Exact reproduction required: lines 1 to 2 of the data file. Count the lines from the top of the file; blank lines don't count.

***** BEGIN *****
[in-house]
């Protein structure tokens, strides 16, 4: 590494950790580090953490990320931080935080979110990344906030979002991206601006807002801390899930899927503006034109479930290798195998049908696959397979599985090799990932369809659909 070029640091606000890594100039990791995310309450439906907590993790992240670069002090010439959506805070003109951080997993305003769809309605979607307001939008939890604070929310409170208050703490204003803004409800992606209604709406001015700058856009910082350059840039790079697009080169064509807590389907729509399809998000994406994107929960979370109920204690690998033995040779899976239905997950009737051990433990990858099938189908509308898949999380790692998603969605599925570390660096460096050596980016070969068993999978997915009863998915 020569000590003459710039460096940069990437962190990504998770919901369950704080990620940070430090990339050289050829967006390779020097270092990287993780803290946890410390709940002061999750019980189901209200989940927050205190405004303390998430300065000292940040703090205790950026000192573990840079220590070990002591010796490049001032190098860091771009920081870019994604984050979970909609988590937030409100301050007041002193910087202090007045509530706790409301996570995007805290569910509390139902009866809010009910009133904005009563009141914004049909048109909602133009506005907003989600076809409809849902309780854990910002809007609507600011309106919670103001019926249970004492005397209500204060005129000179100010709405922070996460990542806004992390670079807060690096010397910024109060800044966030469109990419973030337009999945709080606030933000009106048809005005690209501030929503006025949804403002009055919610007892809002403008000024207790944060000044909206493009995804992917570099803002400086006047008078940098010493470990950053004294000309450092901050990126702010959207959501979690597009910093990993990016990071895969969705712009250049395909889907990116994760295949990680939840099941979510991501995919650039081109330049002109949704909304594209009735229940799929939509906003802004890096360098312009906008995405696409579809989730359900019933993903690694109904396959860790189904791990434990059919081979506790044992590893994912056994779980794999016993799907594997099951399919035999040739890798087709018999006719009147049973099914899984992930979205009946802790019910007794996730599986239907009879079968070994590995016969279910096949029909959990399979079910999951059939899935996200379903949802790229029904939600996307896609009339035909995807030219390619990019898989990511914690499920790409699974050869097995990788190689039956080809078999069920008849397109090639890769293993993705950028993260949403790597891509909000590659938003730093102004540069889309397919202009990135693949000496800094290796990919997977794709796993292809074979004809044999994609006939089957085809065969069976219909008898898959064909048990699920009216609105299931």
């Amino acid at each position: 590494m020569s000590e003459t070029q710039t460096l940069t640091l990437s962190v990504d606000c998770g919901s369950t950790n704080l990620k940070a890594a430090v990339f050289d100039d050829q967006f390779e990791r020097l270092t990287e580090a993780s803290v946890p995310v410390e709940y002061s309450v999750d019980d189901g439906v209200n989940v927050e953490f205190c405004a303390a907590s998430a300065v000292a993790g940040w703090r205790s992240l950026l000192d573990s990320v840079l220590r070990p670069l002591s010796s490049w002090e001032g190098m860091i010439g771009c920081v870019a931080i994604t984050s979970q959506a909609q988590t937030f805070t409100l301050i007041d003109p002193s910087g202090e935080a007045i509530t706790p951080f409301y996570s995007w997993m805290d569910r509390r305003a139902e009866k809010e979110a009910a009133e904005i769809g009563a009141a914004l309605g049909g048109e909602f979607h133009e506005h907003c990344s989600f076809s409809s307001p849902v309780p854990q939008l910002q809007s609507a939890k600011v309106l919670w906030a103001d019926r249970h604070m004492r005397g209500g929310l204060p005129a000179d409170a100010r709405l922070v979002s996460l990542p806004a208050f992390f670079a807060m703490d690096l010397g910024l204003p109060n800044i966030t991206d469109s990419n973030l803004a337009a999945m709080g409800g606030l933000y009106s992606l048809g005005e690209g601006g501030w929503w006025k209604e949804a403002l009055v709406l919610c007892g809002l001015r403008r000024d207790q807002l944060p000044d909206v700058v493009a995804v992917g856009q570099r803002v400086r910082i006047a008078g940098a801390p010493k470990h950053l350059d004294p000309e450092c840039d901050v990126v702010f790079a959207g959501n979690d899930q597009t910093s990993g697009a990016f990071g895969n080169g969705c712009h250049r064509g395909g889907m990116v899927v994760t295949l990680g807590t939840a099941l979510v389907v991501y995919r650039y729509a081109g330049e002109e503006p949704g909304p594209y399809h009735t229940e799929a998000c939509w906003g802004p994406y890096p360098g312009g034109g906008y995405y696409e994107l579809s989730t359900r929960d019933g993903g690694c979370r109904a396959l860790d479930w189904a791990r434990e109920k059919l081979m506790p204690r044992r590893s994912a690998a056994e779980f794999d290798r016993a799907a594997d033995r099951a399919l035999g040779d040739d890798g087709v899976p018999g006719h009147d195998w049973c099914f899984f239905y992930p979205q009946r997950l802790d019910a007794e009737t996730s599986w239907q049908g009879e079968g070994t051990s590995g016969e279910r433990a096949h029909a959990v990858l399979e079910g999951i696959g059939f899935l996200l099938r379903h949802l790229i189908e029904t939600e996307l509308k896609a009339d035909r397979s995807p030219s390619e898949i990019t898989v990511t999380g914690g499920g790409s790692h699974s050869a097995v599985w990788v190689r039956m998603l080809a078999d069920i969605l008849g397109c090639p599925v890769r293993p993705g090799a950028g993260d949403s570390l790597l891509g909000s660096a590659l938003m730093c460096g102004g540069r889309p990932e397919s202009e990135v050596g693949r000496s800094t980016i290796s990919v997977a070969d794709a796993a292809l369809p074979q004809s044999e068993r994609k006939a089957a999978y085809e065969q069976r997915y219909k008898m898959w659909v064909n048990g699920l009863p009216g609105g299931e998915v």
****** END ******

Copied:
[in-house]
């Protein structure tokens, strides 16, 4: 590494950790580090953490990320931080935080979110990344906030979002991206601006807002801390899930899927503006034109479930290798195998049908696959397979599985090799990932369809659909 070029640091606000890594100039990791995310309450439906907590993790992240670069002090010439959506805070003109951080997993305003769809309605979607307001939008939890604070929310409170208050703490204003803004409800992606209604709406001015700058856009910082350059840039790079697009080169064509807590389907729509399809998000994406994107929960979370109920204690690998033995040779899976239905997950009737051990433990990858099938189908509308898949999380790692998603969605599925570390660096460096050596980016070969068993999978997915009863998915 020569000590003459710039460096940069990437962190990504998770919901369950704080990620940070430090990339050289050829967006390779020097270092990287993780803290946890410390709940002061999750019980189901209200989940927050205190405004303390998430300065000292940040703090205790950026000192573990840079220590070990002591010796490049001032190098860091771009920081870019994604984050979970909609988590937030409100301050007041002193910087202090007045509530706790409301996570995007805290569910509390139902009866809010009910009133904005009563009141914004049909048109909602133009506005907003989600076809409809849902309780854990910002809007609507600011309106919670103001019926249970004492005397209500204060005129000179100010709405922070996460990542806004992390670079807060690096010397910024109060800044966030469109990419973030337009999945709080606030933000009106048809005005690209501030929503006025949804403002009055919610007892809002403008000024207790944060000044909206493009995804992917570099803002400086006047008078940098010493470990950053004294000309450092901050990126702010959207959501979690597009910093990993990016990071895969969705712009250049395909889907990116994760295949990680939840099941979510991501995919650039081109330049002109949704909304594209009735229940799929939509906003802004890096360098312009906008995405696409579809989730359900019933993903690694109904396959860790189904791990434990059919081979506790044992590893994912056994779980794999016993799907594997099951399919035999040739890798087709018999006719009147049973099914899984992930979205009946802790019910007794996730599986239907009879079968070994590995016969279910096949029909959990399979079910999951059939899935996200379903949802790229029904939600996307896609009339035909995807030219390619990019898989990511914690499920790409699974050869097995990788190689039956080809078999069920008849397109090639890769293993993705950028993260949403790597891509909000590659938003730093102004540069889309397919202009990135693949000496800094290796990919997977794709796993292809074979004809044999994609006939089957085809065969069976219909008898898959064909048990699920009216609105299931």